Bachelor's degree programs in photography provide students with opportunities to develop skills in the foundational techniques of photography, such as black-and-white or color photography, digital photography, darkroom procedures and color balance. Many programs allow students to specialize in an aspect of photography related to their individual interests, such as advertising, photojournalism, visual media, fine arts or commercial photography.
Photography programs may also provide students with opportunities for artistic and professional practice. Some programs require students to develop a portfolio of work that shows their transformation from student to artist.
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Bachelor's Degree in Photography
Throughout a bachelor's degree program, students are trained in basic skills in photography, including positioning and point-of view techniques, shooting indoors and in sunlight, neutralizing backgrounds and finding points of emphasis. Students generally work with a variety of equipment, learning to photograph 2-D and 3-D projects, shooting with 35mm cameras, and understanding how lenses, tripods and film function. Students will also explore various photography techniques, such as depth of field and F-stop.
Programs generally encourage students to develop a personal style in photography in which they convey ideas, emotions and information in their work. Students may be subjected to critiques during courses or collaboration with peers.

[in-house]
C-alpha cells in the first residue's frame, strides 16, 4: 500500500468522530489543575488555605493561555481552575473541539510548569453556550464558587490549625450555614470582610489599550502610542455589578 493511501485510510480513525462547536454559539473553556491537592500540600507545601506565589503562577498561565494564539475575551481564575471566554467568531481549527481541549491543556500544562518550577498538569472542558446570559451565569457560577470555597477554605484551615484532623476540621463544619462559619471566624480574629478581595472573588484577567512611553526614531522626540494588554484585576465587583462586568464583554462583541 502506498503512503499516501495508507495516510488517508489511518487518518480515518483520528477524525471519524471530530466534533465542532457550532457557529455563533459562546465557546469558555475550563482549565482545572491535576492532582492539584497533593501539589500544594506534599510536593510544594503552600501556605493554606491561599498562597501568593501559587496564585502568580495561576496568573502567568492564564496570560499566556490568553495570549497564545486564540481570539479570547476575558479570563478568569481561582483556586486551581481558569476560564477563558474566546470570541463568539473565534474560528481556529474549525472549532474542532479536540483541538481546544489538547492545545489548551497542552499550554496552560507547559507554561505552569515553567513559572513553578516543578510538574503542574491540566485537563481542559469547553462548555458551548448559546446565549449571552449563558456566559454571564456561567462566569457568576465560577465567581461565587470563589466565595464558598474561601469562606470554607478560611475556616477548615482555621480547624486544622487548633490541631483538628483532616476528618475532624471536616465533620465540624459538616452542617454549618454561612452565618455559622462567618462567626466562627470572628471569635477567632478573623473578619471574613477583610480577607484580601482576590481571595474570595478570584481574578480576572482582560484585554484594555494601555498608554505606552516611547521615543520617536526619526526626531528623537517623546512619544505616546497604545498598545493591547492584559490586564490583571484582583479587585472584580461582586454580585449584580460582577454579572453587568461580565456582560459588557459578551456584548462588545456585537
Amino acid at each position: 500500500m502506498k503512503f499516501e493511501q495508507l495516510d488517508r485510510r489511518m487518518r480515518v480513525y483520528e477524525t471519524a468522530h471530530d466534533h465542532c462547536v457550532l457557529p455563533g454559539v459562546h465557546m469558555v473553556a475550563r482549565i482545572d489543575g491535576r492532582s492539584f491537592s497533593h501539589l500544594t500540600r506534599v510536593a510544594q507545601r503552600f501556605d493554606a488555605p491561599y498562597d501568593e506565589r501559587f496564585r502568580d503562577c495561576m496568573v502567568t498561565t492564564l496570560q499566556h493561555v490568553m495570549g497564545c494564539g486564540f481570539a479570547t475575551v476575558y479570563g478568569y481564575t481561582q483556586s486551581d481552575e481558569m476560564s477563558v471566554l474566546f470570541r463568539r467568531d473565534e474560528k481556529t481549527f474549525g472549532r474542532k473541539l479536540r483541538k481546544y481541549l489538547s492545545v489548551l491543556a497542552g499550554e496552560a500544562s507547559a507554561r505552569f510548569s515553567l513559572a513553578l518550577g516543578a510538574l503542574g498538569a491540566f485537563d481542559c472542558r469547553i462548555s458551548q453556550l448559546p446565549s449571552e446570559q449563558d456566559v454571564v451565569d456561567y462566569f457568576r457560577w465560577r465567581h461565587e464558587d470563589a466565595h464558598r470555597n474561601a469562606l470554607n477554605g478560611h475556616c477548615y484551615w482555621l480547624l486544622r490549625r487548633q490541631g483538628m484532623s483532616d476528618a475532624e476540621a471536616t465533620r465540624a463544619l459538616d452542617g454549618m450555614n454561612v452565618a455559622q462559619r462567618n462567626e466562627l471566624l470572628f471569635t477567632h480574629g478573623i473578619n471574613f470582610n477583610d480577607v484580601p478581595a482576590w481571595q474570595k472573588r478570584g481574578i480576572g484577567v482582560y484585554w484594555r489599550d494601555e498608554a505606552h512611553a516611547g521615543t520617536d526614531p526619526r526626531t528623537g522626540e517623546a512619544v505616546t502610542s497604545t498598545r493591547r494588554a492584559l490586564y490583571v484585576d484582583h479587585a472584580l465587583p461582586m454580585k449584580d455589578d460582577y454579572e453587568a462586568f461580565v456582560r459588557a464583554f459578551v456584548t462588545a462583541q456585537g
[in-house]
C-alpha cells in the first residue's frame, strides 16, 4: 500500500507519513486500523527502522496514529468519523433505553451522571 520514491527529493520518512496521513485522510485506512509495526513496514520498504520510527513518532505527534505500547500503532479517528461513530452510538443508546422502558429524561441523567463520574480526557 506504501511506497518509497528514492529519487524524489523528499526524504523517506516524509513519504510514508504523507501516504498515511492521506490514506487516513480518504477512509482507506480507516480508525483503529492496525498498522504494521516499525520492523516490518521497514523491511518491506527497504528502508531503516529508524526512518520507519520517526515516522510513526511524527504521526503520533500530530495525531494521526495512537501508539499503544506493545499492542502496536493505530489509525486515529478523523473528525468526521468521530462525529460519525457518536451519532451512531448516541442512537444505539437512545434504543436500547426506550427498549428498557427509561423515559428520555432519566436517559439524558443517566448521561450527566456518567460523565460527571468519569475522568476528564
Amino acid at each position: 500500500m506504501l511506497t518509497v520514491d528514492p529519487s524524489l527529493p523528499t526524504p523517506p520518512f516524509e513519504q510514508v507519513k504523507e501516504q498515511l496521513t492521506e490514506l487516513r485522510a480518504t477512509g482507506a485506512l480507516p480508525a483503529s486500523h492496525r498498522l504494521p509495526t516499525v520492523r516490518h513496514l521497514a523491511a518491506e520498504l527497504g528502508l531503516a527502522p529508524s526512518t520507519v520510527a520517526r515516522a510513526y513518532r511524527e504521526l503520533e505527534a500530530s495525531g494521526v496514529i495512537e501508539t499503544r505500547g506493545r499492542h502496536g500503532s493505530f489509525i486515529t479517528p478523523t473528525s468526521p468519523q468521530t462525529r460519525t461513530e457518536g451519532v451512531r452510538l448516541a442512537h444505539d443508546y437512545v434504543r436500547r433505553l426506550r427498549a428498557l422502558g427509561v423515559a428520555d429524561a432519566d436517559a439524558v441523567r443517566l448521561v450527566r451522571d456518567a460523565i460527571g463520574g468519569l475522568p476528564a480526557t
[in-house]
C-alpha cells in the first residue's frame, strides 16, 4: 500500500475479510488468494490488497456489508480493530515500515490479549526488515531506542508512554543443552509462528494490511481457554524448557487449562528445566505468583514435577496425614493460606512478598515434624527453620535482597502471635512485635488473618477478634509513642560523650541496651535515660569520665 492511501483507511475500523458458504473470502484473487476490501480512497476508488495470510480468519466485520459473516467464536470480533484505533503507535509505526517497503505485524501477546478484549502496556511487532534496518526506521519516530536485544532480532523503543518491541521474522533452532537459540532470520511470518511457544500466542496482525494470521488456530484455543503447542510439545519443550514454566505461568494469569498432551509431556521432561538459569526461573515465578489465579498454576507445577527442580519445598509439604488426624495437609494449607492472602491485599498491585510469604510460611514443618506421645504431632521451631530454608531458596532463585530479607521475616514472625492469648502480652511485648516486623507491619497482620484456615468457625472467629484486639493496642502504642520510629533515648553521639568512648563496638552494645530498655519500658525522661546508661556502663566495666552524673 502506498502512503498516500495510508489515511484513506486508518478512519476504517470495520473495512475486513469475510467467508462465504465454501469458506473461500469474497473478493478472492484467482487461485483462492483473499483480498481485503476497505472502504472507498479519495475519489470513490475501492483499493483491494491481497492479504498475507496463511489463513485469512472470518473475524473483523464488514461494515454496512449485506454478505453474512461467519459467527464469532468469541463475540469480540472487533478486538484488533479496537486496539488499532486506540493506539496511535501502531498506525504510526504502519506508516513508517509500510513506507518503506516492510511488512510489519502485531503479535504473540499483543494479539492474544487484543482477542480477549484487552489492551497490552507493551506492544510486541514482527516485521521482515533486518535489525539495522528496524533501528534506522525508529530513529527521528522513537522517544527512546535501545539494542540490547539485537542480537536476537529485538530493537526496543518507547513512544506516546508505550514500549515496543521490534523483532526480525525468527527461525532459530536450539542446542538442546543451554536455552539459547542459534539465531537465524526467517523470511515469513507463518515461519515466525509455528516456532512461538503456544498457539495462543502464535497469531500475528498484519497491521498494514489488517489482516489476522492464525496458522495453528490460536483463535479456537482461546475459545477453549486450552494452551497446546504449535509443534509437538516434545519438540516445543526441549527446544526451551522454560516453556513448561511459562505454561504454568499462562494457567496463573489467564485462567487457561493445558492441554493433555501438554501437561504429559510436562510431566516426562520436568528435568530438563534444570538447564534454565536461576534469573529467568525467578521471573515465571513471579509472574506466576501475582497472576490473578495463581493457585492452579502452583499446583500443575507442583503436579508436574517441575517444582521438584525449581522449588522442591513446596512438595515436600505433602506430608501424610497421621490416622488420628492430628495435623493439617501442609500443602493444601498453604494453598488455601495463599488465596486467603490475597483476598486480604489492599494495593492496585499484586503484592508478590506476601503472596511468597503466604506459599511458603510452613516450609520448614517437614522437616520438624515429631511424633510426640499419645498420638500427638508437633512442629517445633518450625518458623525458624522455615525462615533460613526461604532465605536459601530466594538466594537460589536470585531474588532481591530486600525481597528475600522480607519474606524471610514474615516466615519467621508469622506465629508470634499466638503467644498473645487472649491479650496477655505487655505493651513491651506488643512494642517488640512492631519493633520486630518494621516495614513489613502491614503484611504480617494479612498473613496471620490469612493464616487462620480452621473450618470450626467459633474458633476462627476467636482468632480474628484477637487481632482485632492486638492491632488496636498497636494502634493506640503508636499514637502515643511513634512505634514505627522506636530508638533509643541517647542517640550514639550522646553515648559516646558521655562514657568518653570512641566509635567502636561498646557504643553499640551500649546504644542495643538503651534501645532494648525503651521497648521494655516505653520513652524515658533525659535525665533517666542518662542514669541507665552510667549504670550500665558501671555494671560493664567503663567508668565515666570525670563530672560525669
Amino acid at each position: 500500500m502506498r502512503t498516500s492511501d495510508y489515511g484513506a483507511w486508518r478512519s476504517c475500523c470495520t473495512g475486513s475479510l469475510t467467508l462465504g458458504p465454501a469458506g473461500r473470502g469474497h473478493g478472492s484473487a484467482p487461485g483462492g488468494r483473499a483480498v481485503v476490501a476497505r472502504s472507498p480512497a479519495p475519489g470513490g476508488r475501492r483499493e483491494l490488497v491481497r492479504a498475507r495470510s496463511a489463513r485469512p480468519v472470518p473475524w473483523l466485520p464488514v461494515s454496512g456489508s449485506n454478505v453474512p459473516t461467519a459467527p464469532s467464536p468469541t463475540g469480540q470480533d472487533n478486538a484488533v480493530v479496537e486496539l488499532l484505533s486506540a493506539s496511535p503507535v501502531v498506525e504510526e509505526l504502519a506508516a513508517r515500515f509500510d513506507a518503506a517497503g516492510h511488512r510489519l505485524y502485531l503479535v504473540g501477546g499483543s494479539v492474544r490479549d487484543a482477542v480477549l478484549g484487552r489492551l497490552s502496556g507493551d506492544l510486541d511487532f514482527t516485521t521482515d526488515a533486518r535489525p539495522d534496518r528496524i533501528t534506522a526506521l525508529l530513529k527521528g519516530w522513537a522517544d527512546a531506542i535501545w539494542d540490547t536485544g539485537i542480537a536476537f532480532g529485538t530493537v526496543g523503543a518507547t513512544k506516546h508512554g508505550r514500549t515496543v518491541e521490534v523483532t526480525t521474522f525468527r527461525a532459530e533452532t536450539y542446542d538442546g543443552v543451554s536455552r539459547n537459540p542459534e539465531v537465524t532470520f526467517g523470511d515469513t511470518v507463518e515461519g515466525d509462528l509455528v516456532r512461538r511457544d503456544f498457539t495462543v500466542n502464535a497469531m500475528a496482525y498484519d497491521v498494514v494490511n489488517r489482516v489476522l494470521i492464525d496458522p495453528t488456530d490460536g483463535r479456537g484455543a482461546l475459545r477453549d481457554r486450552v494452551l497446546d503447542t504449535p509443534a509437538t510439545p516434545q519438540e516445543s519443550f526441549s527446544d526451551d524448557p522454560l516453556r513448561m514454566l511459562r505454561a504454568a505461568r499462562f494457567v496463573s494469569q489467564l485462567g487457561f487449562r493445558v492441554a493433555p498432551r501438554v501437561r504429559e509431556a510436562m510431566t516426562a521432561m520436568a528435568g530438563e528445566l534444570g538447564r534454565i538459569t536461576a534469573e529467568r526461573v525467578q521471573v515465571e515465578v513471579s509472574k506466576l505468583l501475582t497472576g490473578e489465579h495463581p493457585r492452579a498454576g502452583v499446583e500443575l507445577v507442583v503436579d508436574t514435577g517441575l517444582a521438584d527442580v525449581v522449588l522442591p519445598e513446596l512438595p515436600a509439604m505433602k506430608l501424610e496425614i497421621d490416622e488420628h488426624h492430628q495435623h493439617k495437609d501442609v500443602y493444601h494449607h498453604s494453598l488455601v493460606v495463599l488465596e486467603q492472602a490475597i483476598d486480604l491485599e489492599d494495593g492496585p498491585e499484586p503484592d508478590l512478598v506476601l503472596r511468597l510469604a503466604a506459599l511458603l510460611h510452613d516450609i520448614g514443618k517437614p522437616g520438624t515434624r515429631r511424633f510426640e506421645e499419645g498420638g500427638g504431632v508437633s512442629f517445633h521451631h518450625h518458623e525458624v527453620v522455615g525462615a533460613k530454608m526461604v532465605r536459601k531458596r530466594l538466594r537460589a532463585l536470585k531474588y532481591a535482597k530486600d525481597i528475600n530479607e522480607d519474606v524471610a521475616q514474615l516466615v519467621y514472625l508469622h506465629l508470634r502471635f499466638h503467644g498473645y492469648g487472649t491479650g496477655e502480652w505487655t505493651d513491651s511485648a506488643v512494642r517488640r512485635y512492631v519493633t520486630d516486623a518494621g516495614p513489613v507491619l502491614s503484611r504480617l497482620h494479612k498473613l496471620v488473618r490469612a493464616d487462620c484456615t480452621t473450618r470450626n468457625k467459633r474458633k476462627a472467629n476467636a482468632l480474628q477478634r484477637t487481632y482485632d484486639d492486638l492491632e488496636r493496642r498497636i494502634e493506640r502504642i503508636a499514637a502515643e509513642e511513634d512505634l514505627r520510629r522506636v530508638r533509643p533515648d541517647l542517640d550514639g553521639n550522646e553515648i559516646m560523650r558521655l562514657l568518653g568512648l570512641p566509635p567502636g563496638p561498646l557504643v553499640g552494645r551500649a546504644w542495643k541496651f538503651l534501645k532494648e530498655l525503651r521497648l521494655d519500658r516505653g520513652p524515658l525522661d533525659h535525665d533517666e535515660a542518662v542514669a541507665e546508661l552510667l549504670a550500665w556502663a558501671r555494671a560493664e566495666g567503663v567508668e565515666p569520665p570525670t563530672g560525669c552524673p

Many photography programs have basic requirements, such as a high school transcript or a satisfactory General Educational Development (GED) test score. However, some schools may have additional enrollment requirements, such as the submission of a portfolio. Applicants may also be required to submit SAT or American College Testing (ACT) scores. Students in a photography program must typically complete around 60 hours of major coursework in such areas as lighting, camera use and maintenance, darkroom techniques, composition of images and the history of photography. Course topics within a photography curriculum may include these:
- Digital cameras
- Art history
- 2-dimensional design
- 3-dimensional design
Employment Outlook and Salary Info
Graduates of bachelor's degree programs in photography go on to work as photo editors, museum and gallery staff, multimedia specialists, photographer archivists, photo lab technicians, advertising photographers, portrait photographers, photojournalists or travel photographers. According to the U.S. Bureau of Labor Statistics (BLS), 3% growth in employment opportunities was predicted for photographers between 2014 and 2024 (www.bls.gov). The median salary for photographers was $31,710 in 2015, with the highest-paid photographers earning in excess of $72,200 that year.
Continuing Education Information
Students interested in pursuing further education in photography may enroll in a Master of Arts or a Master of Fine Arts program in photography. Many master's degree photo courses focus on the individual vision of each student, allowing each student to develop his or her point-of-view. During a master's degree program, students may engage in studio work and residencies, and they may develop a thesis or an exhibition of work near the end of the program.
In a bachelor's degree program in photography, classes run the gamut from traditional photography to digital techniques to art history. Although career growth is on the decline throughout the industry, those who enjoy learning about photography may be interested in pursuing a master's degree to further develop their skills.